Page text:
Zooks! How interactivity came to play on CBBC


SHORT STORY SYNOPSIS: Children’s studio gameshow in which viewers build and play with virtual creatures – or zooks. The Bamzooki toolkit for series 1 was available on CD-ROM, but from series 2 onwards was made available for free download from the CBBC website.

FORMAT: Four series – initially 20 x 14’ episodes, later extended to 30’ episodes, for TV plus CD-ROM for series 1 and website and online design elements from series 2 onwards

PRODUCTION COMPANIES: BBC in-house production; software development by Gameware

STATUS: Completed

RELEASE DATES: Series 1 – 2004; series 2 – 2005; series 3 – 2006; hiatus before programme’s return for series 4 in 2009


Bamzooki was devised, developed and first directed and produced for the BBC by Paul Tyler. In 1999 the BBC was eager to develop its potential to produce cross-platform projects incorporating what was then frequently termed new media. Tyler, working for the BBC’s Children’s department, attended a course in Holland where he became influenced by the work of the American computer graphics artist Karl Sims, who since the early nineties had been creating computer-simulated artificial life with algorithms. “It was one of the first times I’d seen something that was computer-orientated but was also entertaining,” Tyler remembers. Looking at Sims’ work, Tyler became conscious that in order to fuse the experiences of television and computer games, an entertaining formula was crucial – something which could bring the engagement audiences seek in TV shows to the more solitary experience of gaming. His solution was to develop an idea which allowed viewers to influence the content of the show and bring them into competition with other viewers.

Over the years, the Bamzooki pages on the CBBC website have become an interactive hub and virtual meeting place for fans of the show

Tyler’s idea was enthusiastically received by the Head of Children’s programmes and subsequently the Head of BBC1, who was keen to commission it as a Saturday night entertainment series. He secured £1 million from the BBC’s internal Imagineering department, and began working towards a prototype and pilot for a primetime series, in the Robot Wars mould, to be called Evo Warriors, or Evo, in which viewer-designed creatures would compete against one another. Hewlett Packard and Creature Labs, a small Cambridge-based computing company, were brought on board to work on software design. But the new media bubble burst, and enthusiasm for this big budget, cross-platform series waned – particularly after another interactive show, Fightbox, had a lacklustre outing on BBC3.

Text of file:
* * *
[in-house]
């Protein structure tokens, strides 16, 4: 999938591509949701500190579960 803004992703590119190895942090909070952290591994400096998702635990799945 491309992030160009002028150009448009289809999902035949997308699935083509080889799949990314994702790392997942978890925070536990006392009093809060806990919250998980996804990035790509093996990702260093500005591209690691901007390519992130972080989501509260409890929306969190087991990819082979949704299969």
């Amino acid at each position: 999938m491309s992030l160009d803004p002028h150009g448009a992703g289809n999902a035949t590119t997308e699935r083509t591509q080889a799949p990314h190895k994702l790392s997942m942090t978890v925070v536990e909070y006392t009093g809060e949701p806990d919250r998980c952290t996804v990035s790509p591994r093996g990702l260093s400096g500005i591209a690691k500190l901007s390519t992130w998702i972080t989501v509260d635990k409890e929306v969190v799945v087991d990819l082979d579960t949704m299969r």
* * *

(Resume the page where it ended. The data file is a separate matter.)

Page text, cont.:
Tyler returned to work as a CBBC studio director, but remained committed to his idea and the successful work on software development which had gone into it. In 2003, he presented an idea for a smaller-scale children’s studio show which would again involve creatures designed by the viewers competing against each other. His head of department was impressed, and Bamzooki was born.

Viewers compare zooks in online leagues

The show ran for three series, with software based on artificial life programming techniques designed by Gameware, a company which emerged from Creature Labs. Tyler, who now teaches interaction design in Copenhagen, directed and produced the early series, but left the BBC in 2005. After a break of several years Bamzooki returned to screens in 2009.


Before the launch, Tyler explains, the Bamzooki team followed a standard gameshow strategy for recruiting participants and specifically, in this case, finding interesting creatures to design and create. CBBC viewers were invited to send in pictures of their zooks, and the first Bamzooki competitors were selected from these. During series 1, viewers were sent 8MB CD-ROM software in the post on which to design zooks; from series 2 onwards the Bamzooki toolkit was launched online for free download.

Viewing figures and downloads were both strong: during Tyler’s involvement with the show over 100,000 zooks were uploaded, and software downloads exceeded 1 million. And yet, he says, among BBC commissioning heads, “it was a bit like Marmite. Either people really loved the show or they didn’t get it.” So while the series had a “very very strong following” at the time of Tyler’s departure in 2005, it wasn’t commissioned again until 2009. Bamzooki’s hosts were CBBC favourites – Jake Humphreys for the early series, and Barney Harwood for the more recent run.

When he was working on the show, Tyler was keen to ensure that quality control was built into the submission process – the software was deliberately kept “quite difficult”, he says, “so that we wouldn’t be swamped with content that wasn’t useful to us.” Now, he says, he might take a different approach. “If I ever did the project again I would probably spend a certain amount on usability and really focus on that. I think I would still maintain certain barriers to entry to make sure there were certain filters, but I would focus on trying to make the content a lot more user-friendly than at the time.”

“I could have been inspired by usability issues that children had,” he continues, “and then produced something that was even more attractive.” Despite the initial work towards Evo, Tyler feels he didn’t come all that close to developing this idea to engage an adult audience. With Bamzooki, he wanted to offer his young audience something new. “I didn’t want to just produce the thing that people thought that children wanted.”


Bamzooki’s CBBC homepage

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